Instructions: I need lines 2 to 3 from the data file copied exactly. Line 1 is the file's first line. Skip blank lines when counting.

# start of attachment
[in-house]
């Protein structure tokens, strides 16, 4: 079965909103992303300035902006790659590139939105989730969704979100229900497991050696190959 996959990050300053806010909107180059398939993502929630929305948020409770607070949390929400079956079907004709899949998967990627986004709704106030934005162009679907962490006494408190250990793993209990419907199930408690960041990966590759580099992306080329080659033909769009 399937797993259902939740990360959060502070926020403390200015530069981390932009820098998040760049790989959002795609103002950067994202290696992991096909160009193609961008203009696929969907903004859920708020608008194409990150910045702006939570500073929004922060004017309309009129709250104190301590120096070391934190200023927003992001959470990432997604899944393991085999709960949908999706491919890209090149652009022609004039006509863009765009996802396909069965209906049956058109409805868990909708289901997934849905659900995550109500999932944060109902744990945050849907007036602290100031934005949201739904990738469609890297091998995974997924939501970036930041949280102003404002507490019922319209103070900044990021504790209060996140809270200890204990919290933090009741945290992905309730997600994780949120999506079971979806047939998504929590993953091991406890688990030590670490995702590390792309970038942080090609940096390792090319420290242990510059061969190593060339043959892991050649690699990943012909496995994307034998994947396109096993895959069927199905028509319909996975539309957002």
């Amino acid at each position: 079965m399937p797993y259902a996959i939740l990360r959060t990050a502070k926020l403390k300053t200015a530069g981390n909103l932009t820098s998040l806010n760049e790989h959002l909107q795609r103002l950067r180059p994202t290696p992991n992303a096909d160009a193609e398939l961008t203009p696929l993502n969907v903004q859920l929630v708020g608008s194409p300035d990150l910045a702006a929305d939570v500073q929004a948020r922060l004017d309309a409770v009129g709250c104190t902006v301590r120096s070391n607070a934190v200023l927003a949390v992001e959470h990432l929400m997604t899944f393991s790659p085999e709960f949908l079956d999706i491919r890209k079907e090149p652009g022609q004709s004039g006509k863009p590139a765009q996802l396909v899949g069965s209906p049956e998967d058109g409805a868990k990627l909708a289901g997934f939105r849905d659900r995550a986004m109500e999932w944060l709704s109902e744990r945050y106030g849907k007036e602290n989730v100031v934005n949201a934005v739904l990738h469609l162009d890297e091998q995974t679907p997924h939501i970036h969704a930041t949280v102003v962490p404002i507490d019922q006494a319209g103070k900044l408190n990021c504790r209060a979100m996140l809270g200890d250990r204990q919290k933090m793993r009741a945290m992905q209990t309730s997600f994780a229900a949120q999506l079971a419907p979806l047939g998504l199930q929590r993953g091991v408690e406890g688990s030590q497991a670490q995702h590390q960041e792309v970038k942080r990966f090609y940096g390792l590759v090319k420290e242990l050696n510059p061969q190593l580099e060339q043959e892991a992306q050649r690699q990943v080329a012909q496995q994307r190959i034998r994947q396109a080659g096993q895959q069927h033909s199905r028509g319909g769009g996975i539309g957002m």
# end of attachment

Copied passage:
């Protein structure tokens, strides 16, 4: 079965909103992303300035902006790659590139939105989730969704979100229900497991050696190959 996959990050300053806010909107180059398939993502929630929305948020409770607070949390929400079956079907004709899949998967990627986004709704106030934005162009679907962490006494408190250990793993209990419907199930408690960041990966590759580099992306080329080659033909769009 399937797993259902939740990360959060502070926020403390200015530069981390932009820098998040760049790989959002795609103002950067994202290696992991096909160009193609961008203009696929969907903004859920708020608008194409990150910045702006939570500073929004922060004017309309009129709250104190301590120096070391934190200023927003992001959470990432997604899944393991085999709960949908999706491919890209090149652009022609004039006509863009765009996802396909069965209906049956058109409805868990909708289901997934849905659900995550109500999932944060109902744990945050849907007036602290100031934005949201739904990738469609890297091998995974997924939501970036930041949280102003404002507490019922319209103070900044990021504790209060996140809270200890204990919290933090009741945290992905309730997600994780949120999506079971979806047939998504929590993953091991406890688990030590670490995702590390792309970038942080090609940096390792090319420290242990510059061969190593060339043959892991050649690699990943012909496995994307034998994947396109096993895959069927199905028509319909996975539309957002």
């Amino acid at each position: 079965m399937p797993y259902a996959i939740l990360r959060t990050a502070k926020l403390k300053t200015a530069g981390n909103l932009t820098s998040l806010n760049e790989h959002l909107q795609r103002l950067r180059p994202t290696p992991n992303a096909d160009a193609e398939l961008t203009p696929l993502n969907v903004q859920l929630v708020g608008s194409p300035d990150l910045a702006a929305d939570v500073q929004a948020r922060l004017d309309a409770v009129g709250c104190t902006v301590r120096s070391n607070a934190v200023l927003a949390v992001e959470h990432l929400m997604t899944f393991s790659p085999e709960f949908l079956d999706i491919r890209k079907e090149p652009g022609q004709s004039g006509k863009p590139a765009q996802l396909v899949g069965s209906p049956e998967d058109g409805a868990k990627l909708a289901g997934f939105r849905d659900r995550a986004m109500e999932w944060l709704s109902e744990r945050y106030g849907k007036e602290n989730v100031v934005n949201a934005v739904l990738h469609l162009d890297e091998q995974t679907p997924h939501i970036h969704a930041t949280v102003v962490p404002i507490d019922q006494a319209g103070k900044l408190n990021c504790r209060a979100m996140l809270g200890d250990r204990q919290k933090m793993r009741a945290m992905q209990t309730s997600f994780a229900a949120q999506l079971a419907p979806l047939g998504l199930q929590r993953g091991v408690e406890g688990s030590q497991a670490q995702h590390q960041e792309v970038k942080r990966f090609y940096g390792l590759v090319k420290e242990l050696n510059p061969q190593l580099e060339q043959e892991a992306q050649r690699q990943v080329a012909q496995q994307r190959i034998r994947q396109a080659g096993q895959q069927h033909s199905r028509g319909g769009g996975i539309g957002m």